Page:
One particularly controversial law proposed by ALEC, and passed into law by such states as Texas, Pennsylvania , Georgia, South Carolina, Wisconsin, Kansas and Florida, requires that anyone going to their neighborhood polling station to cast a vote has to provide a state-issued photo ID — either a drivers license or a state ID. Experts estimated that these laws, if applied on November 6, could reduce the number of Democratic voters allowed to cast votes by several million.
In Pennsylvania alone, where one very strict version of the law was passed last summer, it was estimated that 800,000 of the state’s 8 million voters, mostly blacks and elderly citizens who do not drive cars, could be blocked from voting. In that state, opponents went to court and got the law blocked, at least for the current election, but the Republican-run state government is still running advertisements warning voters — incorrectly — that if they don’t have a state photo ID they will not be allowed to vote on Nov. 6.
It is this kind of chicanery (as well as others, such as conducting computerized “purges” of voter lists that attempt to remove convicted felons, who are barred from voting in some states, but that then remove all people with common last names like Jones, Thompson or Freeman, or running fake “voter registration” efforts in which the collected registration forms are then tossed in the trash instead of being filed with election authorities) that the international observers are being asked to monitor and expose.
There will, of course, also be lawyers and activists from the Democratic Party on hand at most polling stations to try to make sure that those who show up to vote who are registered but do not have photo IDs, do get to cast their ballots.
It is ironic that the US, which has been dispatching its military to invade far-flung countries like Iraq and Afghanistan, claims to be “bringing democracy” to their people, while at home one of its two main political parties is openly trying to prevent millions of Americans from exercising the basic right to vote. Ironic too that the US government, through the so-called National Endowment for Democracy, sends funds to other countries allegedly to help encourage democracy (a dubious claim, to be sure, as it generally funds opposition groups that have been linked to coup attempts as in Venezuela).
Most ironic of all, of course, the US itself regularly sends election monitors under OSCE auspices to countries like Iraq, Afghanistan, Venezuela and other states to monitor the fairness of their elections, but when it comes to monitoring elections at home, it threatens other countries’ monitors with arrest and jail for trying to do the same thing.
Even the conservative magazine the National Review acknowledges that foreign monitors are justified. As the magazine’s national columnist John Fund notes, “Representative Mack claims that election monitoring ‘should be reserved for third-world countries, banana republics, and fledging democracies.’ Well, no. The 2000 Bush v. Gore Supreme Court case exposed to the rest of the world the fact that Florida and some other U.S. states have sloppy election systems that are far less advanced than, say, countries such as Mexico.”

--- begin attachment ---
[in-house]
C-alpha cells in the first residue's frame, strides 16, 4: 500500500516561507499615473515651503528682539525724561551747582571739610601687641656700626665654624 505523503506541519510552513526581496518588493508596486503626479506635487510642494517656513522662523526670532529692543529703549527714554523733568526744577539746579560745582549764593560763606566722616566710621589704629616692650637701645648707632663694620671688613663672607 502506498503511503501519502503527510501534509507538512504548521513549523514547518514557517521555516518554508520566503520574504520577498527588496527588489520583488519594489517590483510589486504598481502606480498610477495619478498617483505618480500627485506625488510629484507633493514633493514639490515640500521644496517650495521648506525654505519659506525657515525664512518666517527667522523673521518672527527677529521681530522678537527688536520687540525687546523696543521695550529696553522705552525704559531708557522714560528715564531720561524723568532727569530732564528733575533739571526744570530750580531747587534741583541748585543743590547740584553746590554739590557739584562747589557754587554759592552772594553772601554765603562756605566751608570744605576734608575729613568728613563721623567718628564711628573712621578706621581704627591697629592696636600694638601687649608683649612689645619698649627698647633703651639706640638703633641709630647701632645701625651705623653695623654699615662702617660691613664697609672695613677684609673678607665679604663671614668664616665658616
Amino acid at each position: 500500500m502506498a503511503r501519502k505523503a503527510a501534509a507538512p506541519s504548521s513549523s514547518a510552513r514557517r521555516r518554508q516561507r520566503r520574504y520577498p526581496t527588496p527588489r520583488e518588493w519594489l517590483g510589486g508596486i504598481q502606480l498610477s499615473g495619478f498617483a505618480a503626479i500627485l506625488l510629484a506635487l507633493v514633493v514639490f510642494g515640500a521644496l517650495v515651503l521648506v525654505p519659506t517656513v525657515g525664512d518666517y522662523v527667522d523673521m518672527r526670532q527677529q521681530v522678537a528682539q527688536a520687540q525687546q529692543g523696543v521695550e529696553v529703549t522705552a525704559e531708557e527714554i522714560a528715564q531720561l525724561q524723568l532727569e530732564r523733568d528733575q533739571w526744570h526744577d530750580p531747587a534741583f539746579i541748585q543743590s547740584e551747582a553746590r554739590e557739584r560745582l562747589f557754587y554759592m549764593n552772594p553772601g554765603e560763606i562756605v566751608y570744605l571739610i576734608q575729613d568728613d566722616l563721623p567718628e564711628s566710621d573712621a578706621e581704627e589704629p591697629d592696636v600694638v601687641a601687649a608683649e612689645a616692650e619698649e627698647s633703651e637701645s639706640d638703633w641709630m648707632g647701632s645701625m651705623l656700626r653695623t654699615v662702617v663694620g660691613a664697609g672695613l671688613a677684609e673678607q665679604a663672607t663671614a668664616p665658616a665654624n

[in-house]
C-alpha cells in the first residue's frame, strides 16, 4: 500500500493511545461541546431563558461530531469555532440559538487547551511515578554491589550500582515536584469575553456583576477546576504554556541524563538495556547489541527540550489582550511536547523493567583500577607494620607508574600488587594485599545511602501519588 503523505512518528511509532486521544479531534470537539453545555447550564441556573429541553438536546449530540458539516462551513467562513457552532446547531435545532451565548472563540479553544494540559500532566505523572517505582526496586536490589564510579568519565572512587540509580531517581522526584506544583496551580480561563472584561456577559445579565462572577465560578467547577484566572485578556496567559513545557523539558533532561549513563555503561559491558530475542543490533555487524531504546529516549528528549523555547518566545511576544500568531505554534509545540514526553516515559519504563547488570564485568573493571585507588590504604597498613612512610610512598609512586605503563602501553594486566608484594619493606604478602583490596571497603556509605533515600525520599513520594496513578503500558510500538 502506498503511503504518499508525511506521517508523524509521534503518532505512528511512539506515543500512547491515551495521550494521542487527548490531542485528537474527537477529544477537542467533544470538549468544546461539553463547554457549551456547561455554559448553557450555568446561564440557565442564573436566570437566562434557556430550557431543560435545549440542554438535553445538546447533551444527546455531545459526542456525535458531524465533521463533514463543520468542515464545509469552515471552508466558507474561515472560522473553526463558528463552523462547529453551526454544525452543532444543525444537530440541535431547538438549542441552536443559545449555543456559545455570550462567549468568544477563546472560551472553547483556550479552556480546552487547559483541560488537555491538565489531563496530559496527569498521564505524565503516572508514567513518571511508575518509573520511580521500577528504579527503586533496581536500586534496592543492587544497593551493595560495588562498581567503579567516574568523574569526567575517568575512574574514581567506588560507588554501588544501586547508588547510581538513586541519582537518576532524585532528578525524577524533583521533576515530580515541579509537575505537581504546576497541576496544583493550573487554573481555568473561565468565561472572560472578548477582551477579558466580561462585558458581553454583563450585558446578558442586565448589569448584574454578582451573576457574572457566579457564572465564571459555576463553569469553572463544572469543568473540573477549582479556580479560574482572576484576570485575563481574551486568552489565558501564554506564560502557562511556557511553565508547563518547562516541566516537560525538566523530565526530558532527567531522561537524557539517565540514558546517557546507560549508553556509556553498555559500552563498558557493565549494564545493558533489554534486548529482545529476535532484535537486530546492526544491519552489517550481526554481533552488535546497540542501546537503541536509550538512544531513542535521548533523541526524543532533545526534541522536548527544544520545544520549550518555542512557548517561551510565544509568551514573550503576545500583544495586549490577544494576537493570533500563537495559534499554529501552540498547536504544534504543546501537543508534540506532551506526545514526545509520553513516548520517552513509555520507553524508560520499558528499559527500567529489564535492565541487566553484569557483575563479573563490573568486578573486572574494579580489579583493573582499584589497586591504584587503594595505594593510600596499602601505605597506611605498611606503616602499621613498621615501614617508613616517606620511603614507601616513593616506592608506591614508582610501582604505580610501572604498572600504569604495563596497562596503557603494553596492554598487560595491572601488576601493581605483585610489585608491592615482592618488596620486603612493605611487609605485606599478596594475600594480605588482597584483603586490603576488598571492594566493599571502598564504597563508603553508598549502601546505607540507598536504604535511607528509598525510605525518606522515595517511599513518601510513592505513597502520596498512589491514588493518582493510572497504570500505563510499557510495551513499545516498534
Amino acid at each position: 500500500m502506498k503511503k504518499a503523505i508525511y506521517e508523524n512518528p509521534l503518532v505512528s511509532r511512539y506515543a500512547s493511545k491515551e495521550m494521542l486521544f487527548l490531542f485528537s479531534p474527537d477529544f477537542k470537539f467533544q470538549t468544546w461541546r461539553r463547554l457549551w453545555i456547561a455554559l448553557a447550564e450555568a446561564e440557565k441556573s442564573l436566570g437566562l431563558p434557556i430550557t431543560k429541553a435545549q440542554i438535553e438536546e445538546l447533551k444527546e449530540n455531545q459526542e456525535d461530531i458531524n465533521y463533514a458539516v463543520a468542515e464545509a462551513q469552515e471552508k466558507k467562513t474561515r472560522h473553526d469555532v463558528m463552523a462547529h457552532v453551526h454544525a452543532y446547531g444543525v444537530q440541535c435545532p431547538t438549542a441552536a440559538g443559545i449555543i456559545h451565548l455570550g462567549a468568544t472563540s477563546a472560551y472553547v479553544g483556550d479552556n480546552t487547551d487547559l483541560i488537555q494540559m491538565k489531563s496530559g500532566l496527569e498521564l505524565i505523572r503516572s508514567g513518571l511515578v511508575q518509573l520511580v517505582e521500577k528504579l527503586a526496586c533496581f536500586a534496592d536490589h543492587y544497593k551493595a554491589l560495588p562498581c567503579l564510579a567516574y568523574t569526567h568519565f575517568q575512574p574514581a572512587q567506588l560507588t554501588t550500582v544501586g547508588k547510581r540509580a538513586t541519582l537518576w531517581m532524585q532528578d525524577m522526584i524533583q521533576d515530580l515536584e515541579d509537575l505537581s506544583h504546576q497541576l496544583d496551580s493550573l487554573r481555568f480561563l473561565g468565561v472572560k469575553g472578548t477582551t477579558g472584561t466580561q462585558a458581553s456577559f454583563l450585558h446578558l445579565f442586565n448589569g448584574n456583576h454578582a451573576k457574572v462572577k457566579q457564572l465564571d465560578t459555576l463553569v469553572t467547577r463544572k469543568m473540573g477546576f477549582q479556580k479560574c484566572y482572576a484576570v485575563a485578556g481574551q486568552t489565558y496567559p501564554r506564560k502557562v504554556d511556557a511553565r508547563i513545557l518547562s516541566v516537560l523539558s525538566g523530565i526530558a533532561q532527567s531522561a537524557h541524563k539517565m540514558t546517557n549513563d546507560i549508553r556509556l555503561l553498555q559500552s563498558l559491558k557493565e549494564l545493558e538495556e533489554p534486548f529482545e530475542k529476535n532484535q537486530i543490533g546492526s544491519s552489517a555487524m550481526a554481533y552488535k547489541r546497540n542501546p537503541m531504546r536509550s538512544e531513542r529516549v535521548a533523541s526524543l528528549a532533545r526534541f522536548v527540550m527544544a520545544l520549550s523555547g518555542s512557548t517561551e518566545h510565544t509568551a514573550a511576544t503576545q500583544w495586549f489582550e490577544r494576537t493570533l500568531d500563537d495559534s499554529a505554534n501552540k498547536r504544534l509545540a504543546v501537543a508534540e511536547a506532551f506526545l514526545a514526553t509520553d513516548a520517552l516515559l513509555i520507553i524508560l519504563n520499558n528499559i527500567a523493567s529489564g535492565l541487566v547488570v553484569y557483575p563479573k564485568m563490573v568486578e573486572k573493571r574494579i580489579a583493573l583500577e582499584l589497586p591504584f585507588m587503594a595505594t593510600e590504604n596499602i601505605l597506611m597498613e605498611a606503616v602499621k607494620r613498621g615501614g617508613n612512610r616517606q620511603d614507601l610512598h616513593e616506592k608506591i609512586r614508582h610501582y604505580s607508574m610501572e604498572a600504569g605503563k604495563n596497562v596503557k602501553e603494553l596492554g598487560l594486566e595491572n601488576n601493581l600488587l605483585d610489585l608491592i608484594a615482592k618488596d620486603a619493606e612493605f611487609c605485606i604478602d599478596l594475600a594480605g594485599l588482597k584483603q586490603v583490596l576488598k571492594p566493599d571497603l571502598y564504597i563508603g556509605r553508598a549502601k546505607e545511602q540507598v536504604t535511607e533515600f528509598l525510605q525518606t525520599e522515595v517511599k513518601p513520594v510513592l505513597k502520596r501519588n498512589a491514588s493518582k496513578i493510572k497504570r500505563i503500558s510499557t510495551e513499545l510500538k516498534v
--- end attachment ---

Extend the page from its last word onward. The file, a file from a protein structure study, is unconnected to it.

The truth is that the whole election process in the US is badly broken. Not only has the country moved backwards over the past 12 years in terms of making it easier for people to vote. It has also put the whole process in jeopardy by pushing for electronic voting, substituting computers, which leave no paper trail to audit them for accuracy or for recounts, for mechanical voting machines or paper ballots.
The computer voting machines are produced, maintained, run and even tallied up by the private companies that make them, not by elected or civil servant officials of municipal or county or state elections departments as in years past. Some of the companies that make the machines and do this counting are directly linked to Republican candidates. For example, Hart InterCivic, one company that has supplied computer voting machines to the state of Ohio — seen as the crucial “swing” state in the current presidential election — is run by executives who have made $195,000 in financial contributions to the campaign of Republican presidential candidate Mitt Romney. That this kind of thing can be allowed to happen makes a joke out of the whole election process.
The OSCE says it has sent 57 monitors to the US to monitor voter suppression, campaign finance, and new voting technologies in the US election. It looks like they will have their hands full, even if they aren’t locked up for their efforts.
Dave Lindorff is a founder of This Can’t Be Happening and a contributor to Hopeless: Barack Obama and the Politics of Illusion, published by AK Press. Hopeless is also available in a Kindle edition. He lives in Philadelphia.
This article was originally published by Press TV.